Category Archives: Media

On Flo guilt, Gen Petraeus and the Express-Tribune – it’s eclectic Saturday!

I had dinner at Cafe Flo, a very upmarket Karachi restaurant, last night, and came away with several competing emotions, all vying for the rather limited space in my brain. At first I felt guilty for having spent so much money on what was, essentially, just a meal – this was closely followed by the realisation that the amount in question was, frankly, preposterous for anything not made of solid gold.

Mostly, though, I found that my overwhelming feeling was of not actually being full.

Ah well.


– Metaphor of the day: US CENTCOM chief Gen Petraeus says the Taliban are a bunch of snakes. And the ISI are aged babas with flutes, then?  On a slightly more serious note, Petraeus does seem to grasp the set-up of this conflict, from Pakistan’s point of view, fairly well, and in his testimony at the ongoing congressional hearings he sometimes comes off sounding more like a Pakistani diplomat than a man who’s running the US war – in essence, he’s been pleading with the politicians not to push Pakistan’s establishment too far with their favourite stick: the ‘Do More’.

– Sindh High Court developments you’ve probably not heard about, but should care about: in the ongoing defamation case filed by PPP Information Secretary Fauzia Wahab against The News‘s Ansar Abbasi, the SHC bench has upheld a stay against the defendant, barring him from publishing material that defames any party without adequate proof. That a High Court stay-order was needed for this to happen is indicative of the level of responsibility in Pakistani journalism today. The court noted in its remarks when upholding the order, which Mr Abbasi appealed on the grounds that it apparently stopped him from ‘doing his job’ (!!), that the court was not ordering him to do anything that he shouldn’t be doing anyway.
Watch this space, as The News is using the case to claim that it is being unfairly victimised. The firm pursuing the case, according to sources within it, is going to aggressively push this case as far as it will go, and is prepared to file contempt of court charges the moment Abbasi steps out of line, on any story. The same firm, in fact, has obtained a stay-order against columnists Shaheen Sehbai and Anjum Niaz and TV channel Dunya News for writing/broadcasting uncorroborated stories about Riaz Lalljee, a Karachi businessman who was recently abducted and then released in mysterious circumstances. If the SHC takes an activist line on pursuing these cases, watch for many, many more to be filed, and maybe, just maybe, the media in this country will begin to think about the importance of accuracy in reporting.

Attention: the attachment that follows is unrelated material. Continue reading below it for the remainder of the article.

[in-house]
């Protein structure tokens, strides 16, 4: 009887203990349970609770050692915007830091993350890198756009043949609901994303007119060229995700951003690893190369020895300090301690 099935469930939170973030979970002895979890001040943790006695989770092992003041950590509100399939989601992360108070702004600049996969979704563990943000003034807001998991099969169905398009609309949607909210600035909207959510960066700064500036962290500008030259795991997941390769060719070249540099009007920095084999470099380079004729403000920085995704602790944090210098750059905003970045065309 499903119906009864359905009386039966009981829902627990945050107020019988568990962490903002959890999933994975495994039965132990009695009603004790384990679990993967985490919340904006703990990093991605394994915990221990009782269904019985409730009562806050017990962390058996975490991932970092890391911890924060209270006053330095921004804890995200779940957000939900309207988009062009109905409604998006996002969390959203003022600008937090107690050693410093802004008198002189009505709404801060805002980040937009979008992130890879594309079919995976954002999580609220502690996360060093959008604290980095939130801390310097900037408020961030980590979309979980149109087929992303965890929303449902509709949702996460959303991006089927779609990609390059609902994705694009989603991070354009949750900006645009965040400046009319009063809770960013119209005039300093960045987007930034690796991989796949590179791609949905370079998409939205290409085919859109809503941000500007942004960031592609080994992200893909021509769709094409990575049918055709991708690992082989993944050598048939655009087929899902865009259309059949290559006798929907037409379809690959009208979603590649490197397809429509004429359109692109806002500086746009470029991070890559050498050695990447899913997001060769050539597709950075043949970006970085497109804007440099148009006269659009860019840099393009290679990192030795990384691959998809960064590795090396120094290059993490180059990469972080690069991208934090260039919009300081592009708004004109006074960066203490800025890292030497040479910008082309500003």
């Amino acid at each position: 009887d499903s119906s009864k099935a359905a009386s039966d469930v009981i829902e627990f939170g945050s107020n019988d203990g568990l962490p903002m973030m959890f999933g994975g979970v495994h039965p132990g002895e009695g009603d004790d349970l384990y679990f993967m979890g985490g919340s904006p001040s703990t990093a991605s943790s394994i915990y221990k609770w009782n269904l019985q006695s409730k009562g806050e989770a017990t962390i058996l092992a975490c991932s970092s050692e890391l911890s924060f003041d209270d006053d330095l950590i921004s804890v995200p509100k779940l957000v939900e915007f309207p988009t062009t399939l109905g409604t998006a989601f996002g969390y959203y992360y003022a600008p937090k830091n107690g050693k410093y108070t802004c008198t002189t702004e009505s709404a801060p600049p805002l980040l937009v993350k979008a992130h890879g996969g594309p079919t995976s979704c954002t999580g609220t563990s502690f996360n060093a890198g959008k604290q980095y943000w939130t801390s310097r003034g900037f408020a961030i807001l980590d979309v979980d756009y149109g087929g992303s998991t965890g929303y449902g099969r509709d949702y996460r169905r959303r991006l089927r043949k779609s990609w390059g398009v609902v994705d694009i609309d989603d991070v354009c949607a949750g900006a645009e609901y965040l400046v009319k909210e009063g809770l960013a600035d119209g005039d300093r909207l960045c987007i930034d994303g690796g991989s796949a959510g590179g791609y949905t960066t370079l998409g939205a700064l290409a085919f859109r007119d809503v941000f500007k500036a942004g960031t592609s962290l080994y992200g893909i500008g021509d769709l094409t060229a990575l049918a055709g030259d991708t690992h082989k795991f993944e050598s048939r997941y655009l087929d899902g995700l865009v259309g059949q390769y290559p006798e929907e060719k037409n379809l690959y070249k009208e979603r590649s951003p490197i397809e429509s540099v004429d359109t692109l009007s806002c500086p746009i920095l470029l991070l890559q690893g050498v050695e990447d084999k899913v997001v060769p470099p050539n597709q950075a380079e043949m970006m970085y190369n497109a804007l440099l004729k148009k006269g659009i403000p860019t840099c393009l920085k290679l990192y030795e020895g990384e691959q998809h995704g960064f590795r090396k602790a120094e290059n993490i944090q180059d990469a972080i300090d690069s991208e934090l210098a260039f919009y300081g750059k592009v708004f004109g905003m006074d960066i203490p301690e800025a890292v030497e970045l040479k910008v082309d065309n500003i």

– Finally, I can’t figure out  what the Express-Tribune is for. Take a look at this Opinion page on the website. From the excerpts and headlines, the only conclusion I can reach is that it’s a newspaper where burgers and people ‘just like Jinnah’ from the professional classes can write open letters to Pervez Musharraf, the Chief of Army Staff, and PM Gilani’s janitor.
I’m sure it makes sense, to someone. Damned if I can figure it out, though.


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Today’s random reading.

This piece by the excellent Simon Jenkins at The Guardian.

An autumn sun was shining. A late rose bloomed in the garden. The blackbird was in song. Then the BBC did its bit. No sooner was the morning news over than the radio cried: “Now for rape … We should warn listeners that this programme contains explicit descriptions of rape.” Just the thing for a nice cup of coffee.

A presumably female audience was then treated to a morning menu of unrelieved misery. After rape, Woman’s Hour gave them codeine addicts, war widows, thigh-high boots and heroin-dosed children taken into care. A discussion on how to survive brain damage offered some light relief.

This fare was not exceptional. A Martian listening to Radio 4 today would assume that the females on planet Earth were a genus of raped, harassed, child-oppressed, drug-addicted, underpaid and joyless victims, living in a perpetual state of dependency and bowel cancer. Not since Genesis have women had a worse press.

Also, this from The Guardian‘s Sportsblog, on sportswriting.

The last thing the sportblog needs is an essay straddling the disparate worlds of media studies and amateur psychology, especially on a subject as esoteric as the American media’s bizarre obsession with the British media. But it’s my blog, so here goes. I promise to keep it short.

Sports journalism in America has long had a very high opinion of itself. This was justified in years past, when the likes of Jim Murray, Red Smith and, latterly, Rick Reilly established themselves as the finest sportswriters in the English language. That tradition has faded in recent years, although the self-regard has not. The upshot is a refusal of some – though not all – American sports journalists to face up to their own failings, the most grating of which is abject sycophancy towards those whom they cover. Rather than address this, and other, flaws, it is much easier to address what they perceive to be the flaws of others, not least because it reinforces their own sense of misplaced superiority.


Filed under Media, Musings